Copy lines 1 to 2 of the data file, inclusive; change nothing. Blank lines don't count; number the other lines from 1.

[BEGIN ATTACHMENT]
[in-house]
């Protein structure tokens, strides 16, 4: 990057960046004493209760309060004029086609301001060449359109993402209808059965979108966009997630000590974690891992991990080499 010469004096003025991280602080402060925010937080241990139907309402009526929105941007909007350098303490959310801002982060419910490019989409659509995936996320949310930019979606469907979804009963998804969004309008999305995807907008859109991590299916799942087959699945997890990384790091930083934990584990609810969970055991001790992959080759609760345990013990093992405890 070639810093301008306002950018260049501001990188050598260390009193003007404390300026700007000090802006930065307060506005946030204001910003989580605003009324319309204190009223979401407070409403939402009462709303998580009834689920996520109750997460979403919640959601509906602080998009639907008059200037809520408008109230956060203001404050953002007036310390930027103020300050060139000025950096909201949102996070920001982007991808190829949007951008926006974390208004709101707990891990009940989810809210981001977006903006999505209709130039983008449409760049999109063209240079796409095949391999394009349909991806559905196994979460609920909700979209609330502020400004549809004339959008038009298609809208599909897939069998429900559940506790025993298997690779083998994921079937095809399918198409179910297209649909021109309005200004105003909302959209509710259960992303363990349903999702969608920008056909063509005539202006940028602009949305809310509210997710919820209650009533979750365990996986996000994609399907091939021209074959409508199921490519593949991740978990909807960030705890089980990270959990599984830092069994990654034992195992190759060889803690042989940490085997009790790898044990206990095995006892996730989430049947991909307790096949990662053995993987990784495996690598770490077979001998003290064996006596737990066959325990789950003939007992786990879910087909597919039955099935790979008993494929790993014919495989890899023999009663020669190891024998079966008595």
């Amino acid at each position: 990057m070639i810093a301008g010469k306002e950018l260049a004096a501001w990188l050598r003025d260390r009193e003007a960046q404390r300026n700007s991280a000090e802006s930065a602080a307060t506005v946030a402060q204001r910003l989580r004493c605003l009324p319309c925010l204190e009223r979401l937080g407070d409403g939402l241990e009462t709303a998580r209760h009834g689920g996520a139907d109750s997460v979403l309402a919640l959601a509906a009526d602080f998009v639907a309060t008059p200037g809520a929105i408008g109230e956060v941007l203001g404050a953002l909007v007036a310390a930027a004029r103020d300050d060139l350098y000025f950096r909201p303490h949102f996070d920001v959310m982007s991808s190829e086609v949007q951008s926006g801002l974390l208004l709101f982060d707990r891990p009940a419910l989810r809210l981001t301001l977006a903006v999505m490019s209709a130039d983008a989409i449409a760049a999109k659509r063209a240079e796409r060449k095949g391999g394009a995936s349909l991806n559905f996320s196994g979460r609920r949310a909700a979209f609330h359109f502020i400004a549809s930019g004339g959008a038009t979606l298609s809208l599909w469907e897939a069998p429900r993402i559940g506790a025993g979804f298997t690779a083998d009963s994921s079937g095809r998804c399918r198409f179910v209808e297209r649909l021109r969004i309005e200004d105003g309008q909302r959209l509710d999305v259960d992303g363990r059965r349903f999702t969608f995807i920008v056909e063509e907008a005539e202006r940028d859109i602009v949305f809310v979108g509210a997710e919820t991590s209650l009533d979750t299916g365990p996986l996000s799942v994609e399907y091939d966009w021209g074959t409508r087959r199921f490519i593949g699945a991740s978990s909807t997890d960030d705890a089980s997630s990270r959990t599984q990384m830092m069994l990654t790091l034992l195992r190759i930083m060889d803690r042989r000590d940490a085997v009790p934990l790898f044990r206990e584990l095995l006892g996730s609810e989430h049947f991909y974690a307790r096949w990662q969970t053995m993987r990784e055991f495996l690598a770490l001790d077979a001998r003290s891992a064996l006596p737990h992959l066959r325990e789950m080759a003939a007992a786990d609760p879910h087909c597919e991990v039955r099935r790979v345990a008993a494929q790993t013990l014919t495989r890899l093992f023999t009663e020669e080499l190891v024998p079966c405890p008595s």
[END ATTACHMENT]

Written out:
[in-house]
């Protein structure tokens, strides 16, 4: 990057960046004493209760309060004029086609301001060449359109993402209808059965979108966009997630000590974690891992991990080499 010469004096003025991280602080402060925010937080241990139907309402009526929105941007909007350098303490959310801002982060419910490019989409659509995936996320949310930019979606469907979804009963998804969004309008999305995807907008859109991590299916799942087959699945997890990384790091930083934990584990609810969970055991001790992959080759609760345990013990093992405890 070639810093301008306002950018260049501001990188050598260390009193003007404390300026700007000090802006930065307060506005946030204001910003989580605003009324319309204190009223979401407070409403939402009462709303998580009834689920996520109750997460979403919640959601509906602080998009639907008059200037809520408008109230956060203001404050953002007036310390930027103020300050060139000025950096909201949102996070920001982007991808190829949007951008926006974390208004709101707990891990009940989810809210981001977006903006999505209709130039983008449409760049999109063209240079796409095949391999394009349909991806559905196994979460609920909700979209609330502020400004549809004339959008038009298609809208599909897939069998429900559940506790025993298997690779083998994921079937095809399918198409179910297209649909021109309005200004105003909302959209509710259960992303363990349903999702969608920008056909063509005539202006940028602009949305809310509210997710919820209650009533979750365990996986996000994609399907091939021209074959409508199921490519593949991740978990909807960030705890089980990270959990599984830092069994990654034992195992190759060889803690042989940490085997009790790898044990206990095995006892996730989430049947991909307790096949990662053995993987990784495996690598770490077979001998003290064996006596737990066959325990789950003939007992786990879910087909597919039955099935790979008993494929790993014919495989890899023999009663020669190891024998079966008595």